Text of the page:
House prices historically have outpaced inflation by 0.7% nationally. In a normal market, this is the only appreciation homeowners obtain. This appreciation is caused by wage inflation translating into higher housing payments and the ability of borrowers to obtain larger loan amounts to bid up prices. In California where wage growth has outpaced the general rate of inflation, the fundamental valuation of houses has increased faster than inflation; however, after 25 years of above-average appreciation due to falling mortgage rates, and with houses 30% overvalued relative to income, the math favors 20 to 30 years of below average appreciation while fundamentals catch up.
The related benefit to home ownership obtained through utilizing a fixed-rate, conventionally-amortizing mortgage is mortgage payments are frozen and the cost of housing does not increase with inflation. Renters must contend with ever-increasing rents while homeowners with the proper financing do not face escalating housing costs.
Over the short term this is not significant, but over the long term, the monthly savings accruing to owners can be very sizable, and if the owner owns long enough or downsizes later in life, housing costs can be nearly eliminated when a mortgage is paid off (except for taxes, insurance and upkeep.)
Although this benefit is attractive, it is not worth paying much of a premium to obtain. The long-term benefit is quickly negated if there is a short-term additional cost associated with obtaining it. For instance, if a property can be rented for a certain amount today, and this amount will increase by 3% over 30 years, the total cost of ownership — even when fixed — cannot exceed this figure by more than 10% to break even over 30 years. The shorter the holding time, the less this premium is worth. In short, capturing the benefit of inflation equity requires a long holding period and a minimal ownership premium.
Speculative Equity is purely a function of irrational exuberance. A common element in California real estate markets markets, capturing speculative equity is the dream of every Californian who buys residential real estate. As noted in Speculation or Investment? it’s often a losers game, but it does not stop people from chasing after it.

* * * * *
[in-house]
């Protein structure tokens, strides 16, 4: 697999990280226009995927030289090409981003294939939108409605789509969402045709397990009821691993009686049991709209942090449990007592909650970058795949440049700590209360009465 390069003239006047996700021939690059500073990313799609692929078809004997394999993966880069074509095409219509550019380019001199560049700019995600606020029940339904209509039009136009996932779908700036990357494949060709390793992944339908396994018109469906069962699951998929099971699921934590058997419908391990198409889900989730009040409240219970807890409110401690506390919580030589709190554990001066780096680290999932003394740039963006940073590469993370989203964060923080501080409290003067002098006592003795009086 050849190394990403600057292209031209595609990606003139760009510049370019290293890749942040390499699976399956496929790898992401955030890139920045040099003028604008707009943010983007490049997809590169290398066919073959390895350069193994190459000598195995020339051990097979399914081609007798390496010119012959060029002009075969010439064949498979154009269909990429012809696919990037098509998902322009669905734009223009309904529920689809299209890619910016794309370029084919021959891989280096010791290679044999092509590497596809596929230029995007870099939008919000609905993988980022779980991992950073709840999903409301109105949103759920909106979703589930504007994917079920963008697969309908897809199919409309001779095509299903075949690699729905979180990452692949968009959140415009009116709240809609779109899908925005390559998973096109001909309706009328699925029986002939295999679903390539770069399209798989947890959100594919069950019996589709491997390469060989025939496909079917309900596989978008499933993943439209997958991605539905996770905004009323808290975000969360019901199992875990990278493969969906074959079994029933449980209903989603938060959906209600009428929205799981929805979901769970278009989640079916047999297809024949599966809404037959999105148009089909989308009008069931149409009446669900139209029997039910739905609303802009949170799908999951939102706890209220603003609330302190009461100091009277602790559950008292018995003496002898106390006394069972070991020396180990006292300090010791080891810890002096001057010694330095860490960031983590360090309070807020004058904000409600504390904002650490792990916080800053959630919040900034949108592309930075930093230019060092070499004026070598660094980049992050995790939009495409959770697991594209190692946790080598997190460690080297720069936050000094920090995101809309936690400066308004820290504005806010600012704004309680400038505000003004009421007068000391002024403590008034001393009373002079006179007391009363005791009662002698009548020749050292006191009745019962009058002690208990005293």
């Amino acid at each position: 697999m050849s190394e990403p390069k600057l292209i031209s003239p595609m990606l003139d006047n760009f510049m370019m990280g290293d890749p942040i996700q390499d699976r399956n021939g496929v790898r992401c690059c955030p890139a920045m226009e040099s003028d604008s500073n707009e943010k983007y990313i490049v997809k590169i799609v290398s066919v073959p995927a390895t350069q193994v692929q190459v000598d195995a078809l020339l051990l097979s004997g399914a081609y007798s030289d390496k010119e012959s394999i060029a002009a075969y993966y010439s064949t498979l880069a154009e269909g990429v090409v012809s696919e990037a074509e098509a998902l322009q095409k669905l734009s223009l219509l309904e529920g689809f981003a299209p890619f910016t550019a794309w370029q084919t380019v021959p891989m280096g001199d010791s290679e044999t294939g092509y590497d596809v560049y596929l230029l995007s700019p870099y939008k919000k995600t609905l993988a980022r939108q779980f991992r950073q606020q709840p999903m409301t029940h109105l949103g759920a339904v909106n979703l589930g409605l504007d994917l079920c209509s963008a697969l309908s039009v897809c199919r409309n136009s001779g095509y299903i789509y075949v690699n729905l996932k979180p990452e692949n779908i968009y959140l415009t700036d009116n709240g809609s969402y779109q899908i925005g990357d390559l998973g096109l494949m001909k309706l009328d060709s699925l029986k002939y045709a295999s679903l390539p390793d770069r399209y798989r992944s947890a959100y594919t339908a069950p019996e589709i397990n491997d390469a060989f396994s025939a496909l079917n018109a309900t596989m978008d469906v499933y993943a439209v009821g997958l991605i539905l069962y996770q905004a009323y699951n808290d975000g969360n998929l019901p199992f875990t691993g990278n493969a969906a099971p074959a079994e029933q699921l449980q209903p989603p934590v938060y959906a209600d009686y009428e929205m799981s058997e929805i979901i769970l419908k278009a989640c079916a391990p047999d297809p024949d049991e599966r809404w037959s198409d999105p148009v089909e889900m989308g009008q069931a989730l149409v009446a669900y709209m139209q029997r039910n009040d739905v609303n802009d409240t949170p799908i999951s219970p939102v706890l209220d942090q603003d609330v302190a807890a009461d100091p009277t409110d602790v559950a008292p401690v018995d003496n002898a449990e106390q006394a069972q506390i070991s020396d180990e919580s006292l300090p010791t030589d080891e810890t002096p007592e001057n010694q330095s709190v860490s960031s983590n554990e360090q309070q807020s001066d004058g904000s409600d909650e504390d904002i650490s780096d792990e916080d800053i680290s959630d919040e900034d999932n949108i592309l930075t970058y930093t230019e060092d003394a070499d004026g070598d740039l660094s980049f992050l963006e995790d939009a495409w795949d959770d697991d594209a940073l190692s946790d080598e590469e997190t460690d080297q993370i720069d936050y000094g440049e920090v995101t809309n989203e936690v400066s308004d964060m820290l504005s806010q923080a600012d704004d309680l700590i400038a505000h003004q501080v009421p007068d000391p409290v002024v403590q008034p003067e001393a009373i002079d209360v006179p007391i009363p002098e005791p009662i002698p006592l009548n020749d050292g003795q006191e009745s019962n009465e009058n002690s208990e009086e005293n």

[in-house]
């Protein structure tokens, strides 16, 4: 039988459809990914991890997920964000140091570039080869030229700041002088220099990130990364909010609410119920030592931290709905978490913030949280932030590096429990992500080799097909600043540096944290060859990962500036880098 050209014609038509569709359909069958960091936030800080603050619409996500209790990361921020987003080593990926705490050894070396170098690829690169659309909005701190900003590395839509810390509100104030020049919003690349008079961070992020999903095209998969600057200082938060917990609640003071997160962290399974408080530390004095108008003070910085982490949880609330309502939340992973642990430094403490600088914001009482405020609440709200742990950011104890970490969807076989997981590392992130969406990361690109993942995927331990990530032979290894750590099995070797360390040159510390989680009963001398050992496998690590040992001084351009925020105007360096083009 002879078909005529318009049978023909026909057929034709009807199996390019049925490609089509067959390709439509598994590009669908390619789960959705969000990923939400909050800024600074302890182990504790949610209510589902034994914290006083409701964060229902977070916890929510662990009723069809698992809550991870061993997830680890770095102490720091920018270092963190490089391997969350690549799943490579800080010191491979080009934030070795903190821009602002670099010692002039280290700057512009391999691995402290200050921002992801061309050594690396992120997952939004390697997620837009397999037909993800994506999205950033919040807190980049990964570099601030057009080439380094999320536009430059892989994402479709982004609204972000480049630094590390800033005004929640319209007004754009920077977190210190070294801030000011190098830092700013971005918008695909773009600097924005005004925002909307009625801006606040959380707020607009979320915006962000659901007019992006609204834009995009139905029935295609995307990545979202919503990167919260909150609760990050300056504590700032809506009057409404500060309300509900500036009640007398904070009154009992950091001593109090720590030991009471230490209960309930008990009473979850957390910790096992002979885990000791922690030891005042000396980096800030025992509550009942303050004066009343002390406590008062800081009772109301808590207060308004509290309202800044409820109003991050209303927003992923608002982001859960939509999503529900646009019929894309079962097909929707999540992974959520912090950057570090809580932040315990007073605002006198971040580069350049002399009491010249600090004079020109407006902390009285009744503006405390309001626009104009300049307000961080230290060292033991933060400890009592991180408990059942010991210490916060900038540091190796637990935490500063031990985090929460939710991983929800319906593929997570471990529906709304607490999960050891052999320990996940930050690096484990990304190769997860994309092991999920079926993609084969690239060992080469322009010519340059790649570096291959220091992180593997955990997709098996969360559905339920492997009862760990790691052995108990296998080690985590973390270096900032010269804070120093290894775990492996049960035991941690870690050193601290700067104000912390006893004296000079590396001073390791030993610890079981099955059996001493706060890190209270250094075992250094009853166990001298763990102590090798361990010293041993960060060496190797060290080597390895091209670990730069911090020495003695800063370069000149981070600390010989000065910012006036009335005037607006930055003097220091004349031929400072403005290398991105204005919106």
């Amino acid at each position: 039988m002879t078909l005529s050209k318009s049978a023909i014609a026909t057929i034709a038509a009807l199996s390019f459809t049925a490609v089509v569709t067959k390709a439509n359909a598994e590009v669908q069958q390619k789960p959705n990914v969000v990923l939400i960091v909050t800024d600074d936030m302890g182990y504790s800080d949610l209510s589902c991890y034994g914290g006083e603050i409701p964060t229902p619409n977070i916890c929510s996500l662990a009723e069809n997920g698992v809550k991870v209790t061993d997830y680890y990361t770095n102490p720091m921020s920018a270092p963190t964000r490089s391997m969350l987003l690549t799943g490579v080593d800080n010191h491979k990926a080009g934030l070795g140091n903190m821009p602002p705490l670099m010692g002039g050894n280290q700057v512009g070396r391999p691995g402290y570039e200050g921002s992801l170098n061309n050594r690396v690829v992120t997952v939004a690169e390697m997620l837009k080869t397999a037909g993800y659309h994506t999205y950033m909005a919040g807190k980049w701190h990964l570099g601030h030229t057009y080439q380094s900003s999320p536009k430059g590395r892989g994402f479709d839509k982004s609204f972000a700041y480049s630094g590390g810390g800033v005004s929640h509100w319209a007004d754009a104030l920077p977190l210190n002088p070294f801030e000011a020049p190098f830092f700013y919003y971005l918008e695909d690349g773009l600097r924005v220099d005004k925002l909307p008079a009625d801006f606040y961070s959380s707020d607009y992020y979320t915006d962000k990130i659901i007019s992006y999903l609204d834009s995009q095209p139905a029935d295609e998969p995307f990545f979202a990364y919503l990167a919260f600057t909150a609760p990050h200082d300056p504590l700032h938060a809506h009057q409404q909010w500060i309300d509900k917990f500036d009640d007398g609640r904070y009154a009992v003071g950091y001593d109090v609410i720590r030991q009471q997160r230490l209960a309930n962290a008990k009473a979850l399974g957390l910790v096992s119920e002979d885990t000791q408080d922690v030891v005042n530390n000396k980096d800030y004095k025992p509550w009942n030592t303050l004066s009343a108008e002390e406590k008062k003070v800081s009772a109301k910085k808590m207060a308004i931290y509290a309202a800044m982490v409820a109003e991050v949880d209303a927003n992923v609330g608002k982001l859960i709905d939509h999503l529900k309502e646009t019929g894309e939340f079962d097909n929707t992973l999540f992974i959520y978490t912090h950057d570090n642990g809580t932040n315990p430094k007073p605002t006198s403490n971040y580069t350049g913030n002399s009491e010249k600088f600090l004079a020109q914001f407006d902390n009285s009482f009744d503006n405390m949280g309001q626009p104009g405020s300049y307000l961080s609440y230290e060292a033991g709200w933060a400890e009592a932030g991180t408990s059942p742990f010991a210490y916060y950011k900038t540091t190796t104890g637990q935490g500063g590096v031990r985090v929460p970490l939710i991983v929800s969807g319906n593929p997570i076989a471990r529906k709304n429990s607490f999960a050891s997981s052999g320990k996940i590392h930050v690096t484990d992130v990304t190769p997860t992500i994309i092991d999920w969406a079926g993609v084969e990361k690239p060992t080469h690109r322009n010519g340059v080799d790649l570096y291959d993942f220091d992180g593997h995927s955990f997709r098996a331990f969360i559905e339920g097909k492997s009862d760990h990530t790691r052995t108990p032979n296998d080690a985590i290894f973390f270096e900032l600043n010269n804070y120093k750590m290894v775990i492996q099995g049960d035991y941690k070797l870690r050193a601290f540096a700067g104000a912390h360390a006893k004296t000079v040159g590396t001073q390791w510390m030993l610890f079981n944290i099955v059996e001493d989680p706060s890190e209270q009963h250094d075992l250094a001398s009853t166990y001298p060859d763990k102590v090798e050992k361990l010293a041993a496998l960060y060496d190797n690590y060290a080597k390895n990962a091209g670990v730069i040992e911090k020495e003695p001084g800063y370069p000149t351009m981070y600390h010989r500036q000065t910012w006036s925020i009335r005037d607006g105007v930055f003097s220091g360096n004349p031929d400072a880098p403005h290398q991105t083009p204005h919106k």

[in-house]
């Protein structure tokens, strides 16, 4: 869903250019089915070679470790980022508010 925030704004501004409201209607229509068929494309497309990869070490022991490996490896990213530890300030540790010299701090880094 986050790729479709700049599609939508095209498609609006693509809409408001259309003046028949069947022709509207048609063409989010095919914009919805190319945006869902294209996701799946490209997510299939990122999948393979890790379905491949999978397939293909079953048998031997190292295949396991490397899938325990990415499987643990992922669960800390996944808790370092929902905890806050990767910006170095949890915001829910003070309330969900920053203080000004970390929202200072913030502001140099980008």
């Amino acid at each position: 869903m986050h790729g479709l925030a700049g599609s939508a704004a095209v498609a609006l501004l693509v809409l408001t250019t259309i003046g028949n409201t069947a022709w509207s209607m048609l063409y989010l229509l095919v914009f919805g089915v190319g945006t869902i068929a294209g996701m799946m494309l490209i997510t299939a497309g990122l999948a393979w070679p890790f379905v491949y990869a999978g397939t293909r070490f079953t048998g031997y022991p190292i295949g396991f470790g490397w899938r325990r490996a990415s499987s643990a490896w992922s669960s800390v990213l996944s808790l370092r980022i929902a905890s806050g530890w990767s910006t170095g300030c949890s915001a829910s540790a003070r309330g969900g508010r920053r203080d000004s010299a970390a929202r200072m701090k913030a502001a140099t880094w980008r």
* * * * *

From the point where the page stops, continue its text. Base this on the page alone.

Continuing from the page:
The passage of Dodd-Frank and the establishment of the qualified mortgage and ability-to-repay rules, future real estate market action will be far less volatile. Less volatility means less speculative equity.
Lower Prices or Lower Rates
Based on what I described above, which is better for accumulating equity, lower prices or lower interest rates? Both lower the monthly cost of ownership and result in more disposable income. Obviously, the banks prefer higher prices to recoup their capital from their bad bubble-era loans, so they are offering 4% interest rates to prevent prices from going any lower. I think most buyers would prefer lower prices, but since the banks make the rules which determine market prices, low interest rates and high prices are what we get.
From a homebuyers perspective low rates or low prices depends on how they acquire the property. All-cash buyers would far prefer lower prices because they gain nothing from cheap debt they don’t use. From a financed buyer’s perspective, lower interest rates are better even if they pay higher prices.
If a financed buyer holds a property for 30 years and pays off the debt, how they financed the property doesn’t matter; however, if they sell the property before paying it off entirely, low mortgage rates are superior because they amortize faster. Assuming equal rates of appreciation during the holding period, a financed buyer using a low mortgage rate will accumulate more equity than a buyer who pays a higher mortgage interest rate; that’s the math. The key question is whether or not appreciation rates would be the same.
Buyers who purchase during a period of high mortgage rates may get the boost in appreciation from declining rates, so they may enjoy more appreciation than a financed buyer who buys today when mortgage rates are low. Over the last 30 years, declining mortgage interest rates added significant appreciation above and beyond the growth in income; today’s buyers won’t get the same boost.
Low mortgage rates build equity faster through amortization but slower by appreciation. High mortgage rates build equity faster by appreciation but slower through amortization.
Since we are in an environment of low rates that are likely to rise, going forward, more equity will accumulate by amortization than appreciation — assuming homeowners don’t spend it.